PubMed  PubMed Central  Article  CAS  Google Scholar 

  68. 68.

    Wang L, Wang A, Huang X, Zhao Q, Dong G, Qian Q, Sang T, Han B. Mapping 49 quantitative trait loci at high resolution through sequencing-based genotyping of rice recombinant inbred lines. Theor Appl Genet. 2011;122(2):327–40.

    PubMed  Article  PubMed Central  Google Scholar 

  69. 69.

    Stowell S. Using R for statistics. New York: Apress; 2014.

    Book  Google Scholar 

  70. 70.

    Snedecor GW, Cochran WG. Statistical methods. Ames: Iowa State College Press; 1980.

    Google Scholar 

  71. 71.

    Zhou G, Chen Y, Yao W, Zhang C, Xie W, Hua J, Xing Y, Xiao J, Zhang Q. Genetic composition of yield heterosis in an elite rice hybrid. Proc Natl Acad Sci U S A. 2012;109(39):15847–52.

    CAS  PubMed  PubMed Central  Article  Google Scholar 

  72. 72.

    Hua JP, Xing YZ, Xu CG, Sun XL, Yu SB, Zhang QF. Genetic dissection of an elite rice hybrid revealed that heterozygotes are not always advantageous for performance. Genetics. 2002;162(4):1885–95.

    CAS  PubMed  PubMed Central  Google Scholar 

  73. 73.

    Huang X, Feng Q, Qian Q, Zhao Q, Wang L, Wang A, Guan J, Fan D, Weng Q, Huang T, et al. High-throughput genotyping by whole-genome resequencing. Genome Res. 2009;19(6):1068–76.

    CAS  PubMed  PubMed Central  Article  Google Scholar 

  74. 74.

    Lander ES, Green P, Abrahamson J, Barlow A, Daly MJ, Lincoln SE, Newburg L. MAPMAKER: an interactive computer package for constructing primary genetic linkage maps of experimental and natural populations. Genomics. 1987;1(2):174–81.

    CAS  Article  Google Scholar 

  75. 75.

    Broman KW, Wu H, Sen S, Churchill GA. R/QTL: QTL mapping in experimental crosses. Bioinformatics. 2003;19(7):889–90.

    CAS  PubMed  Article  PubMed Central  Google Scholar 

  76. 76.

    Yu H, Xie W, Wang J, Xing Y, Xu C, Li X, Xiao J, Zhang Q. Gains in QTL detection using an ultra-high density SNP map based on population sequencing relative to traditional RFLP/SSR markers. PLoS One. 2011;6(3):e17595.

    CAS  PubMed  PubMed Central  Article  Google Scholar 

Download references

Acknowledgments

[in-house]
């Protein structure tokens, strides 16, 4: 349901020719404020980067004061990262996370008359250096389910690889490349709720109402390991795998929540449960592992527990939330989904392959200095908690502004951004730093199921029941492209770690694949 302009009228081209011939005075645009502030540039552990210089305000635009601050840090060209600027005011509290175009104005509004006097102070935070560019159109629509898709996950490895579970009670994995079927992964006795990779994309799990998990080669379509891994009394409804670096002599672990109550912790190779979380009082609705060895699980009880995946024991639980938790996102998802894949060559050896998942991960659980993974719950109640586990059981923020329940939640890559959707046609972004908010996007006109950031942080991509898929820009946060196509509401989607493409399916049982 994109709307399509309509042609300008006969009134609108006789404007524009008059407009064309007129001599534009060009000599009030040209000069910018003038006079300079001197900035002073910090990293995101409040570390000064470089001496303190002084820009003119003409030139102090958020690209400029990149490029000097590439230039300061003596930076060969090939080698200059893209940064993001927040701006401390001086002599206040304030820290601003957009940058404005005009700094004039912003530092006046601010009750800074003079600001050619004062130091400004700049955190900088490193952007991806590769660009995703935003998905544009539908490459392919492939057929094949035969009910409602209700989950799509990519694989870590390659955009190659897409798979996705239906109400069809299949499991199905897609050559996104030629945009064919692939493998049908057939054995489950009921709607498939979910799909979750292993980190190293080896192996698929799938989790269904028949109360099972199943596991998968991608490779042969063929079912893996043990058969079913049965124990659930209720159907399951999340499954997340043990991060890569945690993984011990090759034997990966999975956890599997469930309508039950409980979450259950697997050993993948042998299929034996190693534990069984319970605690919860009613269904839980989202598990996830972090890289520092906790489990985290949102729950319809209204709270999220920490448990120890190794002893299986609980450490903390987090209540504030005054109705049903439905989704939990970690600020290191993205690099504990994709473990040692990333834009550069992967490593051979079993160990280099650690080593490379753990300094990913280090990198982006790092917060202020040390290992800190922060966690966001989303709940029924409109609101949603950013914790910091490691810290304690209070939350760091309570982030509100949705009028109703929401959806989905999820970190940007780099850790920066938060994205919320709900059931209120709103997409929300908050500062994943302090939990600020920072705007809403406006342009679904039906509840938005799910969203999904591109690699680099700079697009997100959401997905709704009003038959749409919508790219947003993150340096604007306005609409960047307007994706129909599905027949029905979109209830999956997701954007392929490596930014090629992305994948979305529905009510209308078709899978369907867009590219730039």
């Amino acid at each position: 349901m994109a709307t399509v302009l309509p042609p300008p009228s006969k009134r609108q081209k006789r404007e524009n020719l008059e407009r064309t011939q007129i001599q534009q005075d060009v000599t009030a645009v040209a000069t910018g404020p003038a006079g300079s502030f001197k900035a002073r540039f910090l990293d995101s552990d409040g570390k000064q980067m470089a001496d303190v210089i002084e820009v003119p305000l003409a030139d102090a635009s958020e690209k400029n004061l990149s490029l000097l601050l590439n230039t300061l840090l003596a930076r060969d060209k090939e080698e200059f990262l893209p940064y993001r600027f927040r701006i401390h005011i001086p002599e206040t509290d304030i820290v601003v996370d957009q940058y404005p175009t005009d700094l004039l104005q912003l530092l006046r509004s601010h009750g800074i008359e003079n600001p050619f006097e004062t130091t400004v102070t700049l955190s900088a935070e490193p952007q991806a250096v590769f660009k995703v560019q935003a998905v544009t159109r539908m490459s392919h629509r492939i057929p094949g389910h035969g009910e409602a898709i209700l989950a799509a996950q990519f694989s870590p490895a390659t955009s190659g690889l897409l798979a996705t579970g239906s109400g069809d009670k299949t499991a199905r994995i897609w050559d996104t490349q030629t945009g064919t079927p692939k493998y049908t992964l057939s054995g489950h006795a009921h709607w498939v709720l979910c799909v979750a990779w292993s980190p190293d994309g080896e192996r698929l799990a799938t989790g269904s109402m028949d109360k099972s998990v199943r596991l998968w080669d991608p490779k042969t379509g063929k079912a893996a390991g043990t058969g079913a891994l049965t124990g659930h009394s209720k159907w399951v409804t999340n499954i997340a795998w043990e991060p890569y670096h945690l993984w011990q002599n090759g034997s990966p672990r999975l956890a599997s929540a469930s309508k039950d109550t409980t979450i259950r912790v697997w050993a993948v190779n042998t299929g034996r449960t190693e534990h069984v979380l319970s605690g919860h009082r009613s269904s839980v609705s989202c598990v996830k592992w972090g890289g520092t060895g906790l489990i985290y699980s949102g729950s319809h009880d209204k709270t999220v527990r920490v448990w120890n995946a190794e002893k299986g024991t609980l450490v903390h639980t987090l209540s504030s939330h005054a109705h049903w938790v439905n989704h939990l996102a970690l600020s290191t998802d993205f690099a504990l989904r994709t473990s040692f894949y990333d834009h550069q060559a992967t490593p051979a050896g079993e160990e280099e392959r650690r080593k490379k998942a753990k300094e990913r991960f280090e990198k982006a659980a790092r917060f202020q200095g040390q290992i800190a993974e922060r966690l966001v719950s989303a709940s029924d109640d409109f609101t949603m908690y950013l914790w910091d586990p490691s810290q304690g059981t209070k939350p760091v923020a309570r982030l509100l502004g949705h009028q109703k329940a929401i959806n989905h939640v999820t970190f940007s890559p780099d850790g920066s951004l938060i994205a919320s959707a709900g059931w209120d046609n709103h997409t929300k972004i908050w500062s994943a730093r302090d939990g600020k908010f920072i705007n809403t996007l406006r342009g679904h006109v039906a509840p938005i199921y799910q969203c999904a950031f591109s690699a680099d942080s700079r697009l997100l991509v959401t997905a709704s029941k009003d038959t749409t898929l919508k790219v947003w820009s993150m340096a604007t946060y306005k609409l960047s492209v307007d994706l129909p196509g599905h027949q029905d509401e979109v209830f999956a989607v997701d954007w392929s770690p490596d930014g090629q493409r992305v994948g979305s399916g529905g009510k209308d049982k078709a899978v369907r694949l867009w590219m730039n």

We thank Dr. Qian Qian in State Key Laboratory of Rice Biology, China National Rice Research Institute, Hangzhou, China, and Dr. Qifa Zhang in National Key Laboratory of Crop Genetic Improvement, Huazhong Agricultural University, Wuhan, China, for providing RIL population and genotype information.

Funding

The consumables for the experiments including rice seeding trays and substrates were supported by grants from Key Research and Development Plan of Zhejiang Province (2019C02017) and National Natural Science Foundation of China (31701374). Cultivation and management costs of experimental materials and labor costs of workers in data collection were supported by grants from National Key Research and Development Plan of China (2016YFD0300502; 2016YFD0200801), Special Funds for the Construction of Modern Agricultural Technology System (CARS-01-22) and the Basic Research Foundation of National Commonweal Research Institute (2017RG004–4). The funding bodies played no role in the design of the study and collection, analysis, and interpretation of data and in writing the manuscript.

Author information

Affiliations

Authors

Contributions

All the authors listed have made substantial and direct contributions to the study. To prevent confusion, we designate Dan Zhu and Defeng Zhu as ZD1 and ZD2, respectively. ZD1 independently completed the experiment, conducted data analysis, and completed the final manuscript. CH, ZY and ZD2 made great contributions to design the experiments and revise the manuscript. ZY, XJ, and WY helped in material preparation, seedling raising and sampling. All authors read and approved the final manuscript.

Corresponding author

Correspondence to Huizhe Chen.

Ethics declarations

Ethics approval and consent to participate

Not applicable.

Consent for publication

Not applicable.

Competing interests

The authors declare that they have no competing interests.

Additional information

Publisher’s Note

Springer Nature remains neutral with regard to jurisdictional claims in published maps and institutional affiliations.

Supplementary Information

Additional file 1: